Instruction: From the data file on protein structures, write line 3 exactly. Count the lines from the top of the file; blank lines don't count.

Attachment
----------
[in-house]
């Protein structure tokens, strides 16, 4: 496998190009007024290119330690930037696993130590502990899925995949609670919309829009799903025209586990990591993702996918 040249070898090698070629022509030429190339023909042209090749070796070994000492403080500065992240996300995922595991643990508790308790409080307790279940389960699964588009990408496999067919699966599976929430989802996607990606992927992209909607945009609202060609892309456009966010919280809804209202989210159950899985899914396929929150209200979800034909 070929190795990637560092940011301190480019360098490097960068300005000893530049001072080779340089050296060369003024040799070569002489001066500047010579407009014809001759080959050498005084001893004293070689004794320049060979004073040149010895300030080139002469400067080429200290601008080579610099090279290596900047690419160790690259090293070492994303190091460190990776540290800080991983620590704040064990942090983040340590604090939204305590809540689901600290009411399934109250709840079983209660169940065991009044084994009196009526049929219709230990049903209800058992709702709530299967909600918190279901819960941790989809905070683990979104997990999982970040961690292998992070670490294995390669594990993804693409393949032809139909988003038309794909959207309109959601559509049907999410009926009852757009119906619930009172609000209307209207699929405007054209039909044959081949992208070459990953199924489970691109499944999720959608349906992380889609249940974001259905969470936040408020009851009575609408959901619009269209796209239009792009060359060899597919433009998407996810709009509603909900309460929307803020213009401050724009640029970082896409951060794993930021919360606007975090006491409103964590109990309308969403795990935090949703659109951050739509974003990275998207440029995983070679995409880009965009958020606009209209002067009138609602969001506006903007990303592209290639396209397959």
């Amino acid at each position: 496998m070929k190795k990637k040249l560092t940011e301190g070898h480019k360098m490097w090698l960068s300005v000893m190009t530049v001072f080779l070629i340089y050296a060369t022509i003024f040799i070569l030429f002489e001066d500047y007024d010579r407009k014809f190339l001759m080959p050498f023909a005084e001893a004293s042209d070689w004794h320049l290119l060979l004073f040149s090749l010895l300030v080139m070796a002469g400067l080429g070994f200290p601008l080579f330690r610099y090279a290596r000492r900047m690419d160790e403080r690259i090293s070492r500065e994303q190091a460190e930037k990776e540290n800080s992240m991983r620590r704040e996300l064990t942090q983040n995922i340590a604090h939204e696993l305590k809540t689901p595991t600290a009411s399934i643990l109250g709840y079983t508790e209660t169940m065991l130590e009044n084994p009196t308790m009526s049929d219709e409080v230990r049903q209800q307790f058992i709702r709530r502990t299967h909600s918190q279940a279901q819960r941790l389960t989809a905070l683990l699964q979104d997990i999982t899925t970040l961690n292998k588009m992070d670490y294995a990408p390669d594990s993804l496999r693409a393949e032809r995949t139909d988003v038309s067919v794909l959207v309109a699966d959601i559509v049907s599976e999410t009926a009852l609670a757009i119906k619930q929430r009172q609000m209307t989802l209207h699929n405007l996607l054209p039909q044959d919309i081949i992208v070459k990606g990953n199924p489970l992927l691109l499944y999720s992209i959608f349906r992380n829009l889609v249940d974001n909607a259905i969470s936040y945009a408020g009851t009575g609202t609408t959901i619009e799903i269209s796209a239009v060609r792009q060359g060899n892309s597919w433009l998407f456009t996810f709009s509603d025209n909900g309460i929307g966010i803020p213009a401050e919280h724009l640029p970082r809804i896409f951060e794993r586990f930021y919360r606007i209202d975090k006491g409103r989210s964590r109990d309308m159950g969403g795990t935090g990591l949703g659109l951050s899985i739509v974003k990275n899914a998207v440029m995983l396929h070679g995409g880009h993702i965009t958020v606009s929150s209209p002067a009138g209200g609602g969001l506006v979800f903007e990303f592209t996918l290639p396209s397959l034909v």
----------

């Amino acid at each position: 496998m070929k190795k990637k040249l560092t940011e301190g070898h480019k360098m490097w090698l960068s300005v000893m190009t530049v001072f080779l070629i340089y050296a060369t022509i003024f040799i070569l030429f002489e001066d500047y007024d010579r407009k014809f190339l001759m080959p050498f023909a005084e001893a004293s042209d070689w004794h320049l290119l060979l004073f040149s090749l010895l300030v080139m070796a002469g400067l080429g070994f200290p601008l080579f330690r610099y090279a290596r000492r900047m690419d160790e403080r690259i090293s070492r500065e994303q190091a460190e930037k990776e540290n800080s992240m991983r620590r704040e996300l064990t942090q983040n995922i340590a604090h939204e696993l305590k809540t689901p595991t600290a009411s399934i643990l109250g709840y079983t508790e209660t169940m065991l130590e009044n084994p009196t308790m009526s049929d219709e409080v230990r049903q209800q307790f058992i709702r709530r502990t299967h909600s918190q279940a279901q819960r941790l389960t989809a905070l683990l699964q979104d997990i999982t899925t970040l961690n292998k588009m992070d670490y294995a990408p390669d594990s993804l496999r693409a393949e032809r995949t139909d988003v038309s067919v794909l959207v309109a699966d959601i559509v049907s599976e999410t009926a009852l609670a757009i119906k619930q929430r009172q609000m209307t989802l209207h699929n405007l996607l054209p039909q044959d919309i081949i992208v070459k990606g990953n199924p489970l992927l691109l499944y999720s992209i959608f349906r992380n829009l889609v249940d974001n909607a259905i969470s936040y945009a408020g009851t009575g609202t609408t959901i619009e799903i269209s796209a239009v060609r792009q060359g060899n892309s597919w433009l998407f456009t996810f709009s509603d025209n909900g309460i929307g966010i803020p213009a401050e919280h724009l640029p970082r809804i896409f951060e794993r586990f930021y919360r606007i209202d975090k006491g409103r989210s964590r109990d309308m159950g969403g795990t935090g990591l949703g659109l951050s899985i739509v974003k990275n899914a998207v440029m995983l396929h070679g995409g880009h993702i965009t958020v606009s929150s209209p002067a009138g209200g609602g969001l506006v979800f903007e990303f592209t996918l290639p396209s397959l034909v």